Her earliest memories are of dust clouds blasting her Texas Panhandle home, and her mother wrapping the sugar bowl in a towel, only to find brown dust among the treasured crystals. She’s lived in four different countries, adapting to life in large South American cities and the primitive Amazon jungle, and all with a husband and five kids. After all that she found it difficult to settle down in small town Kansas. She is my earliest memory – my mother.
Enrique and other men and boys from his village herded sheep ten months of the year, in Castilla León in the summer and Extremadura in the winter. In his early days they moved the sheep on foot and horseback, and later in trains and trucks. I found Enrique enjoying the sun on his daily walk outside the village, now only populated by old people and summer visitors.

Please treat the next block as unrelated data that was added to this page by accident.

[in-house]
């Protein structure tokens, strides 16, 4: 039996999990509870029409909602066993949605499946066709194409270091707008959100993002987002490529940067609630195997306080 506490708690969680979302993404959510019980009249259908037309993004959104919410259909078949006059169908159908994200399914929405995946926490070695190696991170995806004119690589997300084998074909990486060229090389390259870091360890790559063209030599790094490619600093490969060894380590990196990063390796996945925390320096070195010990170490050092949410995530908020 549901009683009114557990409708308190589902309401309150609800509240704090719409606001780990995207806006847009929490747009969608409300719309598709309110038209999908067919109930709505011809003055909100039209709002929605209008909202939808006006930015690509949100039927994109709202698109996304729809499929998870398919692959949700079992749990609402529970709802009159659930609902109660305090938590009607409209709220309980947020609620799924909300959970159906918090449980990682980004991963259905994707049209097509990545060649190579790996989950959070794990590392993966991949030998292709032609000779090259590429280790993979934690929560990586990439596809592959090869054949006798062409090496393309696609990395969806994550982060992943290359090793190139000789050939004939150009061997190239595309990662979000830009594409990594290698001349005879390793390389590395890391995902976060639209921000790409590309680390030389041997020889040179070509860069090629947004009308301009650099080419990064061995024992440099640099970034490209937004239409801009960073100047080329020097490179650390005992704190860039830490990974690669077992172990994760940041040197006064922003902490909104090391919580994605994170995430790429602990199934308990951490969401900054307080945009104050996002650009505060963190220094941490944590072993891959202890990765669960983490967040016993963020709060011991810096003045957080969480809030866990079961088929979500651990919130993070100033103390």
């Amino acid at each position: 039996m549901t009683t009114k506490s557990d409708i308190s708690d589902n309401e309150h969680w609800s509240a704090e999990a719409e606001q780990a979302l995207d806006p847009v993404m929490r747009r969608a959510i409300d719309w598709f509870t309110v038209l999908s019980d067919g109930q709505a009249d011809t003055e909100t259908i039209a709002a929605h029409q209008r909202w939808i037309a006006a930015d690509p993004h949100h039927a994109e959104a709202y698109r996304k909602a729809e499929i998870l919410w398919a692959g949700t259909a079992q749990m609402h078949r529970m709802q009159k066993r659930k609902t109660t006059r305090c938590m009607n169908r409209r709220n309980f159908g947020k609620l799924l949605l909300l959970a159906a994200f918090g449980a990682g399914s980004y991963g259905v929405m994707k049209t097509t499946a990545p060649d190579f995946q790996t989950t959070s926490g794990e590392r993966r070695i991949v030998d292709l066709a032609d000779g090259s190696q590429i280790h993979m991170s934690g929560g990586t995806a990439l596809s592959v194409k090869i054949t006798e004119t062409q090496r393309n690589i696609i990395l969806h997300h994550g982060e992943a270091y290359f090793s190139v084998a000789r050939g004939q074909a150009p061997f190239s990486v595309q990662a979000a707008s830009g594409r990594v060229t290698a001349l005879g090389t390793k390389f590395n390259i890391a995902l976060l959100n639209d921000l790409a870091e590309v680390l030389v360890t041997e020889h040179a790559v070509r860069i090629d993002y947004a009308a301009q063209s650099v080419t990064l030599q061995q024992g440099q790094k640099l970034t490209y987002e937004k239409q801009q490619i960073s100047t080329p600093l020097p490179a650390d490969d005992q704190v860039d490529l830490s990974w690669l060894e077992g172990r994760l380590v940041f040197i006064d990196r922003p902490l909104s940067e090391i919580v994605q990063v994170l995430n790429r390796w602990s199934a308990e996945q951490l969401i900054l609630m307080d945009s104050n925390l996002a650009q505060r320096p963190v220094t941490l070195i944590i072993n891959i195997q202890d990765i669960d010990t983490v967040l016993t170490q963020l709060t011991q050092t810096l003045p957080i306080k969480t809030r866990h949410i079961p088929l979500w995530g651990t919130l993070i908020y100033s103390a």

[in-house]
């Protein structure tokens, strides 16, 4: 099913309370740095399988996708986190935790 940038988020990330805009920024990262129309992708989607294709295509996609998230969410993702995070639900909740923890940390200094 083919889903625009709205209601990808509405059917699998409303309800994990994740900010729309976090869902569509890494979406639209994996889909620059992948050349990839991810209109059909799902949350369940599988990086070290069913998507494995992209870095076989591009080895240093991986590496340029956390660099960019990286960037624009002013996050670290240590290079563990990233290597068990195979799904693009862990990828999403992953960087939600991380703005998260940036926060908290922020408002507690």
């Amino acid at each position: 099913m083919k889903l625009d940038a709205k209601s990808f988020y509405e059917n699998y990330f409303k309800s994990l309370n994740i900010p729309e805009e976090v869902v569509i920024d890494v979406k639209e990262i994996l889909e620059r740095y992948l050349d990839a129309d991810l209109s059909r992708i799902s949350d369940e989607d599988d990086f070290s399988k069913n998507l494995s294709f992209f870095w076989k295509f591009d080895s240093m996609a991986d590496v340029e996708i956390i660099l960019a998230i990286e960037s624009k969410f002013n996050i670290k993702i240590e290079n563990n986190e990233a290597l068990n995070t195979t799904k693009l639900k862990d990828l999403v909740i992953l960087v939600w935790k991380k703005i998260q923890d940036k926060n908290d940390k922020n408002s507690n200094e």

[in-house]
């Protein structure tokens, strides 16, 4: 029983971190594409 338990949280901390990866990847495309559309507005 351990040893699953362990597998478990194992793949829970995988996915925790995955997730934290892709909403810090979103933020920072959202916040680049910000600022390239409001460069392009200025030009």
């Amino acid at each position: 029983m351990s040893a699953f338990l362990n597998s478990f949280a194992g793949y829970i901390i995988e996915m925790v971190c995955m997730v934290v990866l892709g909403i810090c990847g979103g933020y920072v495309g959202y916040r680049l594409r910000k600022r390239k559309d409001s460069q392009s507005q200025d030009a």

The windows were grimy and the weathered boards hadn’t seen paint in decades.
I thought the place was deserted. The windows were grimy and the weathered boards hadn’t seen paint in decades. But the sign said it was open. Inside, saddles lined the wall and harnesses and bridles dangled from pegs. John was in the workshop in back. He was friendly enough, but I was from out of town. He had grown up in the trade, learning firsthand from his dad, and knew just about everyone in the area who had ever climbed up onto a saddle.
One of his ancestors had written about the local history in the mid 1800’s and John was hoping to get it in print. His roots ran long and deep in northeast Kansas. I was just passing through. I offered to send him a print, but he didn’t seem too interested.